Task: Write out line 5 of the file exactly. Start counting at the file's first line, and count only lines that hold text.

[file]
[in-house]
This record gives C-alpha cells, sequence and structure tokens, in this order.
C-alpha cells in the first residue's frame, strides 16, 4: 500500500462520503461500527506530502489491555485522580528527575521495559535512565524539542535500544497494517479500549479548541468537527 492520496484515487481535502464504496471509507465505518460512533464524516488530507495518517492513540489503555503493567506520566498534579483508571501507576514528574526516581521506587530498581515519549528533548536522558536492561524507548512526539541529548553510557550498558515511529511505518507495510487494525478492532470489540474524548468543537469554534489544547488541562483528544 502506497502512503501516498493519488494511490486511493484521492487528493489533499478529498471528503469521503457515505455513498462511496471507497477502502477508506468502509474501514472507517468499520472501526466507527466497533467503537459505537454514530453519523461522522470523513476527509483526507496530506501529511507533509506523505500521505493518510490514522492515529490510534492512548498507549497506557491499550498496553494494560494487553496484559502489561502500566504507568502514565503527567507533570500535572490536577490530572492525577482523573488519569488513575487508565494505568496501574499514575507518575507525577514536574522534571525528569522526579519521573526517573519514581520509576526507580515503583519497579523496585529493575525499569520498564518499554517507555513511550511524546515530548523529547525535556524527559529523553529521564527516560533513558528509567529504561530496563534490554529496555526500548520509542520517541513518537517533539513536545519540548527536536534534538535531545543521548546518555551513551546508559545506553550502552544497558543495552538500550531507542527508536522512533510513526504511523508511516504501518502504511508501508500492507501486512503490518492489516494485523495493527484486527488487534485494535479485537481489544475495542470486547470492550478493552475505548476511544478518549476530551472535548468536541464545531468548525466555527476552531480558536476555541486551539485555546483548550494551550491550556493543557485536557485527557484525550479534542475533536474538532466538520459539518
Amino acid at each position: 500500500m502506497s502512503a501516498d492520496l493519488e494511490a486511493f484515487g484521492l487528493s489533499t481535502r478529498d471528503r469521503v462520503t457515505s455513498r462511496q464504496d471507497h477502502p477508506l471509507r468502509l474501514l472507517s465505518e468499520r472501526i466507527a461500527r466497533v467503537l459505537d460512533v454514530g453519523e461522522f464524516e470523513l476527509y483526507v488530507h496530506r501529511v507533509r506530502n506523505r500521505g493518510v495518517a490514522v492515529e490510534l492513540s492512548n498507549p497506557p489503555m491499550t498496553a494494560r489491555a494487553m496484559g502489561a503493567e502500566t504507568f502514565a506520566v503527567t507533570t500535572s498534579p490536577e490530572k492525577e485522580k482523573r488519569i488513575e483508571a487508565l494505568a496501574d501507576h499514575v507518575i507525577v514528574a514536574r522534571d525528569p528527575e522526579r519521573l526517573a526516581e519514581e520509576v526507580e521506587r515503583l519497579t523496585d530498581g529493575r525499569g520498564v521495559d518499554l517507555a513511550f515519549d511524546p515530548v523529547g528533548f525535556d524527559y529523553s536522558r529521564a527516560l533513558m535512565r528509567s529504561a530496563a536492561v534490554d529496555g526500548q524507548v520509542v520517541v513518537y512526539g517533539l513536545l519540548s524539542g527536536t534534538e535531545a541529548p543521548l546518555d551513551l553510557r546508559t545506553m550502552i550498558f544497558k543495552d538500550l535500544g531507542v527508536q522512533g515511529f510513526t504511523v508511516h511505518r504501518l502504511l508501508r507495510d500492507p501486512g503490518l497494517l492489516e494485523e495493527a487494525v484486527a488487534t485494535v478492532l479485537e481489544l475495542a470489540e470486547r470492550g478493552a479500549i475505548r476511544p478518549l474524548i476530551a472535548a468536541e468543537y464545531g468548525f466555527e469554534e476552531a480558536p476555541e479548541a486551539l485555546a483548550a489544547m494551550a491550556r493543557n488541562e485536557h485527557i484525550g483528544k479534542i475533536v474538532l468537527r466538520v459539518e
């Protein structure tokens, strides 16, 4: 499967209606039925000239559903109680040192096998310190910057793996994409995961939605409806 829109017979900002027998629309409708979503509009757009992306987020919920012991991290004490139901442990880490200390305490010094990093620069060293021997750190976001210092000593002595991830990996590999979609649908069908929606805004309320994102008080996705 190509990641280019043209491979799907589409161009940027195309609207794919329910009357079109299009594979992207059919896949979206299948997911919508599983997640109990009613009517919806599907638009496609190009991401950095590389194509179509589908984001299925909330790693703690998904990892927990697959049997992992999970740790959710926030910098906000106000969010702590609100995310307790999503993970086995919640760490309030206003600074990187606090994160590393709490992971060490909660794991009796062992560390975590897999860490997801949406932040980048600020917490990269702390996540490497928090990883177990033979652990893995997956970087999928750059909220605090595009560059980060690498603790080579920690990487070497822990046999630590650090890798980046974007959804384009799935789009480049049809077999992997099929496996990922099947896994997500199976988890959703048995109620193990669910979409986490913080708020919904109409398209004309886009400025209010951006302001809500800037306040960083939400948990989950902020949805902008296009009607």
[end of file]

């Protein structure tokens, strides 16, 4: 499967209606039925000239559903109680040192096998310190910057793996994409995961939605409806 829109017979900002027998629309409708979503509009757009992306987020919920012991991290004490139901442990880490200390305490010094990093620069060293021997750190976001210092000593002595991830990996590999979609649908069908929606805004309320994102008080996705 190509990641280019043209491979799907589409161009940027195309609207794919329910009357079109299009594979992207059919896949979206299948997911919508599983997640109990009613009517919806599907638009496609190009991401950095590389194509179509589908984001299925909330790693703690998904990892927990697959049997992992999970740790959710926030910098906000106000969010702590609100995310307790999503993970086995919640760490309030206003600074990187606090994160590393709490992971060490909660794991009796062992560390975590897999860490997801949406932040980048600020917490990269702390996540490497928090990883177990033979652990893995997956970087999928750059909220605090595009560059980060690498603790080579920690990487070497822990046999630590650090890798980046974007959804384009799935789009480049049809077999992997099929496996990922099947896994997500199976988890959703048995109620193990669910979409986490913080708020919904109409398209004309886009400025209010951006302001809500800037306040960083939400948990989950902020949805902008296009009607």